A Suffolk teenage singer/songwriter has become the youngster ever person to sign with the world’s biggest independent music publisher, just days before his 17th birthday.
In the week that Suffolk sensation Ed Sheeran reached number one and two in the charts with his new releases, Rhys Butterworth-Bowman has been announced as Peermusic’s latest signing and he has shared his dreams of joining Ed as one of the world’s biggest stars.
Having grown up, and still living on the outskirts of Sudbury, Rhys attributes his success to a lot of hard work and a sprinkling of luck.
“It’s part luck. But you make your own luck. You have go to work hard and keep trying,” said Rhys, who turned 17 on Tuesday.
“One of my videos was spotted online. But I added a lot of record labels on Facebook. A guy from Warner shared one of my videos and that’s how I met my manager.
“I’m really excited. I’ve been working on this for about a year without being able to tell anyone.”
It started because he was doing covers on Facebook. His cover of Chaka Khan’s ‘Ain’t nobody’... attracted the attention of his now manager who called him.
Together the pair have worked on finding Rhys a deal, meeting lots of prospective partners, including major well-known labels, before deciding to join Peermusic.
“As well as being able to offer a lot more doors for writings sessions and financial support, they look after you creatively and develop you as an artist without thinking too much about the business side,” said Rhys, suggesting this might not be the case at some of the more traditional names in the business.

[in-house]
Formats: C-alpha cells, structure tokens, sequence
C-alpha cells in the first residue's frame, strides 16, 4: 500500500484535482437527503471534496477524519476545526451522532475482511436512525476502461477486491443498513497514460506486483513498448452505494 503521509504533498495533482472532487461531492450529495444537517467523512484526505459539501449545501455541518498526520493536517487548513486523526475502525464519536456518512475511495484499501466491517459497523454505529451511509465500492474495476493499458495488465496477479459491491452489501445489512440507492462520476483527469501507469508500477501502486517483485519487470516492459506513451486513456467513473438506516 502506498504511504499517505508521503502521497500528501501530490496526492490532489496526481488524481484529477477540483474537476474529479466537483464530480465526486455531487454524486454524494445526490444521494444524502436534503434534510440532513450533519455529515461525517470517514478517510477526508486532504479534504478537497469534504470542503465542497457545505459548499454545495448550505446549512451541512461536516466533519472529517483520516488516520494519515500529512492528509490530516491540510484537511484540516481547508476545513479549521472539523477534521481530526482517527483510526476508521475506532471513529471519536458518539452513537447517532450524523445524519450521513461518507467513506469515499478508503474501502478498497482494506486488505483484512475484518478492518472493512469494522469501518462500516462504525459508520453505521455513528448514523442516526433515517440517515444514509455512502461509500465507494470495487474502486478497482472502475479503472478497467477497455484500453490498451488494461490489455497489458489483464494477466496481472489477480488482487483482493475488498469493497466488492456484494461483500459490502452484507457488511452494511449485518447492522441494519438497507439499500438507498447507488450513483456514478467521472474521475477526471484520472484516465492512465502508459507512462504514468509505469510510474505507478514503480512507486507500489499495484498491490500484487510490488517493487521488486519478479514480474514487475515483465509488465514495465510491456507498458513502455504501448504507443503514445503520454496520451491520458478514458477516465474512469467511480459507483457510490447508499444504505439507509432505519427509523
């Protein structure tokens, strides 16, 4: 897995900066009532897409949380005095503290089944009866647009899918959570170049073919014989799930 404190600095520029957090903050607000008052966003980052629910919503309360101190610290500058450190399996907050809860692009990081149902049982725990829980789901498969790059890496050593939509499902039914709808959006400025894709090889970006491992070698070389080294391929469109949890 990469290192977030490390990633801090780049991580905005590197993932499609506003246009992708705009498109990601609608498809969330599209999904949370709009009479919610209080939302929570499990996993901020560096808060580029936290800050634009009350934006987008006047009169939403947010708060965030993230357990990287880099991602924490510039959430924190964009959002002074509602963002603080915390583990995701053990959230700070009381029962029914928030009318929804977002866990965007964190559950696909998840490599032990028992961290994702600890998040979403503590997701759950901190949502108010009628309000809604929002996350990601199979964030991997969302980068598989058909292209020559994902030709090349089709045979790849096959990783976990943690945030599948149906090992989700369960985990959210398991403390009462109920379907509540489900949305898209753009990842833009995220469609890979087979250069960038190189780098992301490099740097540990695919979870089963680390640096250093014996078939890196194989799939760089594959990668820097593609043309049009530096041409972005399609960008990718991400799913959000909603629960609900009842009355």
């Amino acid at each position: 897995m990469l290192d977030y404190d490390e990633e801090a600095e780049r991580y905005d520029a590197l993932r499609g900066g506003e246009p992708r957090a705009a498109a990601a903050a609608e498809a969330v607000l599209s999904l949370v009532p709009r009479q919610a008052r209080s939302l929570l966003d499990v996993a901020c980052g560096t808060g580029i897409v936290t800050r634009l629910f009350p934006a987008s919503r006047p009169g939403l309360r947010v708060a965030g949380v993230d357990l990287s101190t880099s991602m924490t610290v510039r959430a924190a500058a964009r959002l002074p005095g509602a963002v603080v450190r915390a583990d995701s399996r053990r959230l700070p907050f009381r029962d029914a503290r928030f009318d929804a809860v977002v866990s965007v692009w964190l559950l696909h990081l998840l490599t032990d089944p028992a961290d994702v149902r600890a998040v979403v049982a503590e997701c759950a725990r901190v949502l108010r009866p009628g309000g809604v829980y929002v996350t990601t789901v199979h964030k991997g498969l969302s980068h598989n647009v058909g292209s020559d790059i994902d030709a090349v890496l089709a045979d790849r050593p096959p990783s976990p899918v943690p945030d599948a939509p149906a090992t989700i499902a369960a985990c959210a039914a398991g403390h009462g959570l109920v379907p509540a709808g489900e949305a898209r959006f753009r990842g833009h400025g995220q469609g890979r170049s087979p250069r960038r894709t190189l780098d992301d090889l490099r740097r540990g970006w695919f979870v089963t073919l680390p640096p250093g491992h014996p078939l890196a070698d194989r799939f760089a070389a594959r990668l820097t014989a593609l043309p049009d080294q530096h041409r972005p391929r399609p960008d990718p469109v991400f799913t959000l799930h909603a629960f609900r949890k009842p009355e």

Although the deal has been struck and he has a number of his own songs penned, Rhys is in no hurry to start selling singles and albums.
Equally disappointing for fans is the fact that there are no live gigs lined up.
“I want to make sure that my songs are going to be the best the can be before we release anything,” he said.
Instead he is focusing on writing more songs and improving so that when the time comes he is ready to take the World by storm.
He continues to study music technology at West Suffolk College and would like to work in music production if a career as an artist doesn’t work out, but for now the dream is to be a performer.
“It sounds quite ambitious but I want to be nationally or internationally one of the biggest names in music.
“That’s the dream.”